In the aftermath of the terrorist attempt on Flight 253, Homeland Security Secretary Janet Napolitano claimed that “the system worked” like it should. How so?
Billions have been spent since 2001 on creating the new Federal Department of Homeland Security in order to organize and coordinate the information that flows into other government agencies and make us all safer. But did it really work in this case? Hardly.
The parents of Umar Farouk Abdulmutallab (Flight 253 bomber) warned our State Department earlier that their son might be a potential terrorist threat. The Muslim Nigerian was supposedly on the threat list yet somehow was able to get on the flight even without a valid passport.
The answer that Homeland Security comes up with to stop similar terrorist threats in the future is to require passengers to stay in their seats for the last hour of the flight. But exactly how would that stop a terrorist with a bomb? It was passengers getting out of their seats to subdue the bomber that stopped this recent terrorist event. How does this policy make any sense at all? A terrorist with a similar bomb could merely detonate it from their own seat. Fortunately in this case the bomb did not entire work the way it was designed and the terrorist was subdued by passengers before he could make it work.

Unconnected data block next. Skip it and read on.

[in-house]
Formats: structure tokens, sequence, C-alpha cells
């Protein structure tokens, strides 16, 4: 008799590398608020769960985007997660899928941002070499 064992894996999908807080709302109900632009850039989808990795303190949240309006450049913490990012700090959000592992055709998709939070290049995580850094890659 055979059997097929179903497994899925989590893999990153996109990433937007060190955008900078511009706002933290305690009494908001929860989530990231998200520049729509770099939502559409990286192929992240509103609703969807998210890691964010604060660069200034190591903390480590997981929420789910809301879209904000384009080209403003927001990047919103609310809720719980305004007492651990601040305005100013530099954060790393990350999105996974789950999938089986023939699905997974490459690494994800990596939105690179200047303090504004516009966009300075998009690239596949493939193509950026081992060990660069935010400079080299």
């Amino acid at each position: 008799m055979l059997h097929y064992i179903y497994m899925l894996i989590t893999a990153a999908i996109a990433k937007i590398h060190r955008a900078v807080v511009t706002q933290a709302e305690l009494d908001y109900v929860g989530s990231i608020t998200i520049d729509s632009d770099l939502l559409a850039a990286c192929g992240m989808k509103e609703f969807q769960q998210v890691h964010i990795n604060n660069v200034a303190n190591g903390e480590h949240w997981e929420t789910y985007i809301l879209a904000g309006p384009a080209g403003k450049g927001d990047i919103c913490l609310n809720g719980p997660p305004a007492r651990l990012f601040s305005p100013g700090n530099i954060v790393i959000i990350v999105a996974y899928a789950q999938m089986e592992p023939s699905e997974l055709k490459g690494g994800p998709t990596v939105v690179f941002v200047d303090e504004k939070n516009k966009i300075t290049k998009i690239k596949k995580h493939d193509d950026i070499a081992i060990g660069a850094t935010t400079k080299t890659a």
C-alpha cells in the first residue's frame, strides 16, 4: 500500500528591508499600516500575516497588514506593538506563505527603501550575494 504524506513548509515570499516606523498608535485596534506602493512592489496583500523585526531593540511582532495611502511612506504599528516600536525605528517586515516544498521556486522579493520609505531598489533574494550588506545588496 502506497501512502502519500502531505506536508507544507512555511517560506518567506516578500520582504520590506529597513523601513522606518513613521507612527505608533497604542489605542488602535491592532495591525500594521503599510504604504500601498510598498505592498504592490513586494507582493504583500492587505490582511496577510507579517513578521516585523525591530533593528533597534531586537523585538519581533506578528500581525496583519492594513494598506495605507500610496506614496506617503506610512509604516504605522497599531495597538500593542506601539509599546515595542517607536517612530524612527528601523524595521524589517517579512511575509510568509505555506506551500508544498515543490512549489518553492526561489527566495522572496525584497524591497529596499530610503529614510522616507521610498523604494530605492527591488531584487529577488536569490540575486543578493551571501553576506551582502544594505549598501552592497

Meanwhile our PC State Department and Homeland Security are working overtime to make folks from Muslim countries feel welcome and have bend over backwards to lighten their onerous security procedures. While in the US on domestic flights, PC security procedures have 80 year old American grandmothers and one year old babies being subjected to the same rigorous random security inspections as Middle Eastern men between 20-50.
Also, I have read several reports that some Homeland Security professionals are really uncomfortable with passengers becoming ‘vigilantes’ and would prefer that it be left to the professionals to take down terrorists. That is part of the reason that they came up with the new ‘stay in your seat for the last hour’ security procedure. It combats potential vigilantes more that any terrorist threat—thanks be to the PC bureaucratic mindset.